How Stress Can Lead to Relapse

How Stress Can Lead to Relapse

The entire process of addiction treatment is fraught with challenges.  Considering all of the hurdles, it sometimes seems incredible that anyone ever recovers at all.  When someone has achieved sobriety, we often breathe a sigh of relief, finally again recognizing the person we knew and loved, who was hidden behind the veneer of addiction.  Once found, it is critical to keep them there.  The perennial leader of triggers that can lead one to relapse is stress, which can come at you from any side and take on many forms.  Therefore, stress management must be an essential component of all treatment and aftercare programs.

Stress is an inevitable fact of life.  Some people deal with it better than others.  We are all familiar with the stereotype of a business person with a bottle of something tucked away in the office desk, to relieve tension after a long day.  Many of us have resorted to even harder drugs for the same reason.  For someone with addictive tendencies, that’s just the beginning of a losing proposition.

Interestingly enough, stress involves the release of brain chemicals, in a similar fashion to addiction, that were historically helpful for our very survival.  It is the basic element behind our ‘flight or fight’ response, as well as an instinct that kept our forefathers following the herds as they hunted them down for sustenance.  While it can still have some beneficial aspects, such as assisting us in an adrenaline filled presentation or speaking engagement, it is often something that leaves us feeling ill at ease.  No one wants to feel ill at ease.  This is particularly true for addicts, whose brains have been re-wired with a heightened sensitivity toward stress, as a result of their addiction.

Which brings us back full circle as to why we can all certainly understand why stress is the number one trigger for relapse.  So, the big question really is then, what can we do about it?

Well, to begin with, treatment obviously needs to be a lot more than just about the addiction and getting clean.  Lifestyle balance is a vital component of any recovery.  Treatment centers and their employees need to embrace the philosophy  of exploring the entirety of the patient and his/her life.  Patients must not only be encouraged to open up in a safe environment, but must also be gently persuaded to confront what makes them uncomfortable.  Moreover, no post-release treatment plan is complete without strategies on how to best combat stressful events as they arise, tailor-made for the unique conditions relating to each individual patient.  Addicted patients must also be made aware that they need to be proactive in seeking this type of help, and educated on how to deal with stress in a healthy and productive manner.  Aftercare programs then need to pick up where treatment leaves off, with exercises, role play and discussions of scenarios in which patients can test their resilience in consequence free situations.  This way, they can explore what the potential consequences may have been had they acted and see for themselves the true benefit of the ongoing treatment.  Each patient must also be involved in support groups including both family and former addicts.  Those of us in recovery, periodically, need something close to unconditional support, where we will not be judged, so long as we are committed to maintaining or re-engaging in our recovery.  We all have moments of weakness and make mistakes, the choices we make in those circumstances are what  make all the difference.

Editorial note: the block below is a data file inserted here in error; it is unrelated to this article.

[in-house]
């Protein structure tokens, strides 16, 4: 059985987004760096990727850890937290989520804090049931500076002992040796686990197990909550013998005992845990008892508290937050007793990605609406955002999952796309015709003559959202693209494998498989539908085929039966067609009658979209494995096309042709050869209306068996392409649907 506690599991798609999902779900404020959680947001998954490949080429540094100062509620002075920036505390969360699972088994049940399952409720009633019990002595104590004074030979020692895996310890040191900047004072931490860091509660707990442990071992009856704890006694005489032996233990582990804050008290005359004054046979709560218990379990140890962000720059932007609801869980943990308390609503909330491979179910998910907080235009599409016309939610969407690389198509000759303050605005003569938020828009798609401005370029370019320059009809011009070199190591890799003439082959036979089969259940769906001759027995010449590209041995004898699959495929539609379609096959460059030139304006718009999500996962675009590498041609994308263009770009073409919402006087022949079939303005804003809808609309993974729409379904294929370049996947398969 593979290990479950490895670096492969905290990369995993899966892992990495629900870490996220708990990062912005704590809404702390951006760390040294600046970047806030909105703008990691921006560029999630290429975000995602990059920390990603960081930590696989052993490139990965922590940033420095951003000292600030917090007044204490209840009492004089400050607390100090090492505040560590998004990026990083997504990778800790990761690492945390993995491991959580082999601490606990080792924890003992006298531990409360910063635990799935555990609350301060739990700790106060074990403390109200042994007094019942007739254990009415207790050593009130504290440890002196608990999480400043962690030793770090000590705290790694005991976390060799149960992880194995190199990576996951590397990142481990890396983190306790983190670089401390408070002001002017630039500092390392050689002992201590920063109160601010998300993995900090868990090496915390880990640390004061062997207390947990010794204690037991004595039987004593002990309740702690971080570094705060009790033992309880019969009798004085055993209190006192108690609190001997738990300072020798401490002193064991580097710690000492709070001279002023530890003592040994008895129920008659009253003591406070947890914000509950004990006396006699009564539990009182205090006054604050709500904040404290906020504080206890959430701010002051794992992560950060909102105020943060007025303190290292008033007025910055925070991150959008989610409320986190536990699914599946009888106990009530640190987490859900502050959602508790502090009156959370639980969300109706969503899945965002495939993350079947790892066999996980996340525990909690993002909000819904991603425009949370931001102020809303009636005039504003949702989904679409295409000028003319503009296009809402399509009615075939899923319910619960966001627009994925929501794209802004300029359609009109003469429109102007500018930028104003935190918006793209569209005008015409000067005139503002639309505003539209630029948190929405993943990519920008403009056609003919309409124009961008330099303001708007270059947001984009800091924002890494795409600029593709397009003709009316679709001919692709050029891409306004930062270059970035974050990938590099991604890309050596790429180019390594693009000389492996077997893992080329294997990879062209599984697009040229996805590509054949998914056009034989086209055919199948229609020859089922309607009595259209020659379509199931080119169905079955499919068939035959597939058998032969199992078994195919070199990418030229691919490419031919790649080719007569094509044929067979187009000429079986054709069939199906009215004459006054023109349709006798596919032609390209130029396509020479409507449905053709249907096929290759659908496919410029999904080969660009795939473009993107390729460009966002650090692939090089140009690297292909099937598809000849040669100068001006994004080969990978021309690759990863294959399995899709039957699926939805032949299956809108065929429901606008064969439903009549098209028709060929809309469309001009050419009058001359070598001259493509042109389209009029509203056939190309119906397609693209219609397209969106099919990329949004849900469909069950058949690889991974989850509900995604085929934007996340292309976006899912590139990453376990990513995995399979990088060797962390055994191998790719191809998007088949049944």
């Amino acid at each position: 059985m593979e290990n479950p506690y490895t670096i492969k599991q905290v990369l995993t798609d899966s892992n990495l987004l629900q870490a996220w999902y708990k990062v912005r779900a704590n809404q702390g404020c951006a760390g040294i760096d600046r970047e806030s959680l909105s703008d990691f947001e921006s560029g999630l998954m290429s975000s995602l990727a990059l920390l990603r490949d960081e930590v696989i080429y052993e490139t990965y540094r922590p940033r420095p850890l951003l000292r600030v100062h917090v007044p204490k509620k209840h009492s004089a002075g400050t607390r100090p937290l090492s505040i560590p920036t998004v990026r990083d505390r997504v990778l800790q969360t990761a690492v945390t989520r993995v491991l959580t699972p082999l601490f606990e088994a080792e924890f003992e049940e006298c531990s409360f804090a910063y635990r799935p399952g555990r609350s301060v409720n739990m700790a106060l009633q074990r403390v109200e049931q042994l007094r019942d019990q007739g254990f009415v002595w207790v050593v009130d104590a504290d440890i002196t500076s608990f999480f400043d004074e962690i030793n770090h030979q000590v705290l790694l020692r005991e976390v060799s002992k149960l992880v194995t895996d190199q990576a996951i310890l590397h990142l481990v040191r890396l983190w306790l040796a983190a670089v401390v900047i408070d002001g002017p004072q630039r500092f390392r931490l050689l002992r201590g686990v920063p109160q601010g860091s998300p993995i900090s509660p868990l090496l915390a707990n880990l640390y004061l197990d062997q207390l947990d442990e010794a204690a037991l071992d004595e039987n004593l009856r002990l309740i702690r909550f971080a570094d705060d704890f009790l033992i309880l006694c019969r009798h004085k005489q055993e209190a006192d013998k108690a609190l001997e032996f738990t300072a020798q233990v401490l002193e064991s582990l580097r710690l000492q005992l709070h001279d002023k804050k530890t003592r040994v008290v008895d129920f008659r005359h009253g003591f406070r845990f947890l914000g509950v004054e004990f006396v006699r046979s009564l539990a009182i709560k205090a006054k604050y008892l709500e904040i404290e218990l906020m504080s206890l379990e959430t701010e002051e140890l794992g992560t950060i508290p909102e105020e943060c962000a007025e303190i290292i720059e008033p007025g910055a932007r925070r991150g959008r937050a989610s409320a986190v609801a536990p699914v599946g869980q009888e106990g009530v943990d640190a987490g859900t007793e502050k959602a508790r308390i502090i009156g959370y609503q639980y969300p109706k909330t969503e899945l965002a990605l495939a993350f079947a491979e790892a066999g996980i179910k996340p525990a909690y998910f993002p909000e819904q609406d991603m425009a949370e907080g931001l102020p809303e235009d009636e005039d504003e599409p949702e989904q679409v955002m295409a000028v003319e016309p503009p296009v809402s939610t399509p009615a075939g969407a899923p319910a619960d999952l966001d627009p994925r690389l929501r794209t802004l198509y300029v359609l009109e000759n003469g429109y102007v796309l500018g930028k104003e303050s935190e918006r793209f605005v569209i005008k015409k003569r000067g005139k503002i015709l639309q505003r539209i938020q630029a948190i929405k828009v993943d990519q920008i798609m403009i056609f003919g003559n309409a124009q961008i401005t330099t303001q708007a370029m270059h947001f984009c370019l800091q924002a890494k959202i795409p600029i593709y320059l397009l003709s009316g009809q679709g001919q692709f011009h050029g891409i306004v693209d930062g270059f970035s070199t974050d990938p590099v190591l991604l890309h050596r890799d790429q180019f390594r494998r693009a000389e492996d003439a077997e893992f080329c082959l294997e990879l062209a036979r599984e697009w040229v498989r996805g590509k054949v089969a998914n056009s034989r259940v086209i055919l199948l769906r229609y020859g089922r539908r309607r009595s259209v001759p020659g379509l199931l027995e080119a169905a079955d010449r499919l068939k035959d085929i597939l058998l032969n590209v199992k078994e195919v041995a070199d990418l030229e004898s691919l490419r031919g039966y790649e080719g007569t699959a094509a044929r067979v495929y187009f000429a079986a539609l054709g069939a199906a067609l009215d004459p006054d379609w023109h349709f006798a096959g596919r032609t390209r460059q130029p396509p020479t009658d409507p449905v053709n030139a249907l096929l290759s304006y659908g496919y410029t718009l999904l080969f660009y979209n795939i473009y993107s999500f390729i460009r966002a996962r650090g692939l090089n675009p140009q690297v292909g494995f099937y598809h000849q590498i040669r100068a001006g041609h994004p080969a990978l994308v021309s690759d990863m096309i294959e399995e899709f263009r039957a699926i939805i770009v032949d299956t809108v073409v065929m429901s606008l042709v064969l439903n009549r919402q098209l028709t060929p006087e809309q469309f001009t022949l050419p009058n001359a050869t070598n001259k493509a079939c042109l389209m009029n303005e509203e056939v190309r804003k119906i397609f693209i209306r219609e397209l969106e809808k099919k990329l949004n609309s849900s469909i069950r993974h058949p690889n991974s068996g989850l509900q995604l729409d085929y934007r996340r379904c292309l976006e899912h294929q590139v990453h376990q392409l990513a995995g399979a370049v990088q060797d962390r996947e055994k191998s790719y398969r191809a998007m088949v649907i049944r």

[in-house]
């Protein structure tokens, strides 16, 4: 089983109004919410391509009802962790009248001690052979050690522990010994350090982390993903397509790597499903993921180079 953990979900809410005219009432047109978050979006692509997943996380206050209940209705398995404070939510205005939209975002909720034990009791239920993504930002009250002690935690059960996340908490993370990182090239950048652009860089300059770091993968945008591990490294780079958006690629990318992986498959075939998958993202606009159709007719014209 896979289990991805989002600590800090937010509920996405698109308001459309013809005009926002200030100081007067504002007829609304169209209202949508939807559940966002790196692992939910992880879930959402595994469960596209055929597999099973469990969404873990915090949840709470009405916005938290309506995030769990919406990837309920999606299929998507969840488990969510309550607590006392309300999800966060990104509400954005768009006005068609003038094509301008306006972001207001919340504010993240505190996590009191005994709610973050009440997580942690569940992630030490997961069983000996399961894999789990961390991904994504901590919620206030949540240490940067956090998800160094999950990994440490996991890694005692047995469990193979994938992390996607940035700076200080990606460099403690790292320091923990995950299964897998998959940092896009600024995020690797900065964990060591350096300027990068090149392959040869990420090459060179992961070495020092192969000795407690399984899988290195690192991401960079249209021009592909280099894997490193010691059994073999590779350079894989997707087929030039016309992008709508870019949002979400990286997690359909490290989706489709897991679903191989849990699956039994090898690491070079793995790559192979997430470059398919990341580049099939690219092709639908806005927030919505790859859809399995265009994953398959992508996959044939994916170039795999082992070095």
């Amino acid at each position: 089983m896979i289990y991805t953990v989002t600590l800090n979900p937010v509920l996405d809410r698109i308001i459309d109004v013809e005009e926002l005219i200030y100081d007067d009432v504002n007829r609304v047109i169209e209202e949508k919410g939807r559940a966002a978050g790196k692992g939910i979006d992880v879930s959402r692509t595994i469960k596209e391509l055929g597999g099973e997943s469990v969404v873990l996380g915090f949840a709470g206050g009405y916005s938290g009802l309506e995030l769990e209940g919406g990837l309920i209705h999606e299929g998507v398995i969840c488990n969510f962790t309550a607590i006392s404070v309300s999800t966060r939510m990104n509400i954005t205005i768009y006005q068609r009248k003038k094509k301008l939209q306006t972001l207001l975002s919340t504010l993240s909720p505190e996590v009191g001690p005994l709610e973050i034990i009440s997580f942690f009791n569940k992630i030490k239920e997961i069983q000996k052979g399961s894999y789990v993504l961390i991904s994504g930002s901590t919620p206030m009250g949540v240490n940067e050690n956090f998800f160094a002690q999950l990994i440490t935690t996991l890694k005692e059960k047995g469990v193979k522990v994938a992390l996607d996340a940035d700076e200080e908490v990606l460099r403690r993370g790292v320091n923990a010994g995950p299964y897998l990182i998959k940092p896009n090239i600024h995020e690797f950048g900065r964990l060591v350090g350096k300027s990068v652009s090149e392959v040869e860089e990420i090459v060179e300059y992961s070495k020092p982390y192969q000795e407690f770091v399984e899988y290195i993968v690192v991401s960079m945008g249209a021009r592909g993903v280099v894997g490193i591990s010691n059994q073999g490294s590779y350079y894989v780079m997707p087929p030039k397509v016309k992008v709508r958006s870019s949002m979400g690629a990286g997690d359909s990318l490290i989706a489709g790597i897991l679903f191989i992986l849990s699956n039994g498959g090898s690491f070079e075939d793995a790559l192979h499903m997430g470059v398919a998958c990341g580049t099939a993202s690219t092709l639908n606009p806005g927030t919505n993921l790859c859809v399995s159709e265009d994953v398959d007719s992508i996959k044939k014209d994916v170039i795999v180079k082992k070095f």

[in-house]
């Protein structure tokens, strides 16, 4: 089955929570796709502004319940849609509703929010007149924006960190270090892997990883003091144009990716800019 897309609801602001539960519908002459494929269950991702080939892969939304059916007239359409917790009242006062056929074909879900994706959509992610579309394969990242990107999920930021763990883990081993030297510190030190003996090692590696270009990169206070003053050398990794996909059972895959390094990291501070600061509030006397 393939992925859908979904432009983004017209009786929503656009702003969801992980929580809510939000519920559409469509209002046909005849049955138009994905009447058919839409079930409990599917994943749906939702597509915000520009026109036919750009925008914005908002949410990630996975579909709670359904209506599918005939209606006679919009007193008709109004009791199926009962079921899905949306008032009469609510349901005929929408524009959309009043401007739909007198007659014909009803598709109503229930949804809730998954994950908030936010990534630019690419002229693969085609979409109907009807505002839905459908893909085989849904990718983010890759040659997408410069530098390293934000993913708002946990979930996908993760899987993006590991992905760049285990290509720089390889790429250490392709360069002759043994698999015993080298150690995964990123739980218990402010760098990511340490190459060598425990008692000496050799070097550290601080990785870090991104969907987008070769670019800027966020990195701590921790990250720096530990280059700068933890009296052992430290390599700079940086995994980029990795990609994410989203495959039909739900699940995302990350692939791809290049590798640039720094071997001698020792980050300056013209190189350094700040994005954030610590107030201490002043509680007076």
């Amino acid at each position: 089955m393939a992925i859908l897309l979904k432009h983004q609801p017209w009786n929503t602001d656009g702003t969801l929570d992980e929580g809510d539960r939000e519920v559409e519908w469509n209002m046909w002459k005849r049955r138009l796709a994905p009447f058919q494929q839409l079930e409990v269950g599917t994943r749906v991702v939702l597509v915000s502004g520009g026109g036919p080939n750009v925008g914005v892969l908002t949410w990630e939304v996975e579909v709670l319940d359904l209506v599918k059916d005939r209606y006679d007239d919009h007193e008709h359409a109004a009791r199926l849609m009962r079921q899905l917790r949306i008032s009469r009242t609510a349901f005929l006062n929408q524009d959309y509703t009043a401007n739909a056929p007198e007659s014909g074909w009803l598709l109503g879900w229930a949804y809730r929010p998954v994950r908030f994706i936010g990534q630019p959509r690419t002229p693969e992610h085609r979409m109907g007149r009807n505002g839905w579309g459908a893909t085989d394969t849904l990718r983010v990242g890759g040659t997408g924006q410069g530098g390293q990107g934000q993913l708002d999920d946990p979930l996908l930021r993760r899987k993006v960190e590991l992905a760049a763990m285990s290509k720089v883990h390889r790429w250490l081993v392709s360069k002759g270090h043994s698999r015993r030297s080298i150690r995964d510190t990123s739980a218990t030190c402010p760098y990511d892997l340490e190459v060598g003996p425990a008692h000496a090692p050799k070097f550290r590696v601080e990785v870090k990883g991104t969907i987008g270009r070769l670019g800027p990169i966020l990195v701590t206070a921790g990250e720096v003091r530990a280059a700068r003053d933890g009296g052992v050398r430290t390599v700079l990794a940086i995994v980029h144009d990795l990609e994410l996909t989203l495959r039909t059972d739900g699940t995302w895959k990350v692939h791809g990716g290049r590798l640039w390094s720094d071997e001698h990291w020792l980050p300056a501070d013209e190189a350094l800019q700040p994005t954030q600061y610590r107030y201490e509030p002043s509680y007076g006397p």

It’s difficult enough getting someone to confront the demons of their addictions and explore recovery.  Getting them to take treatment seriously and achieve sobriety, even more so.  Once we’ve gotten them on the road to recovery, we must do all we can to help them stay there.  There’s no possible way to eliminate stress, regardless of the amount of planning and foresight, that’s just not realistic.  However, with proper planning, we can minimize the impact of any bump in that road, to help ensure that the recovering addict remains on the right track.



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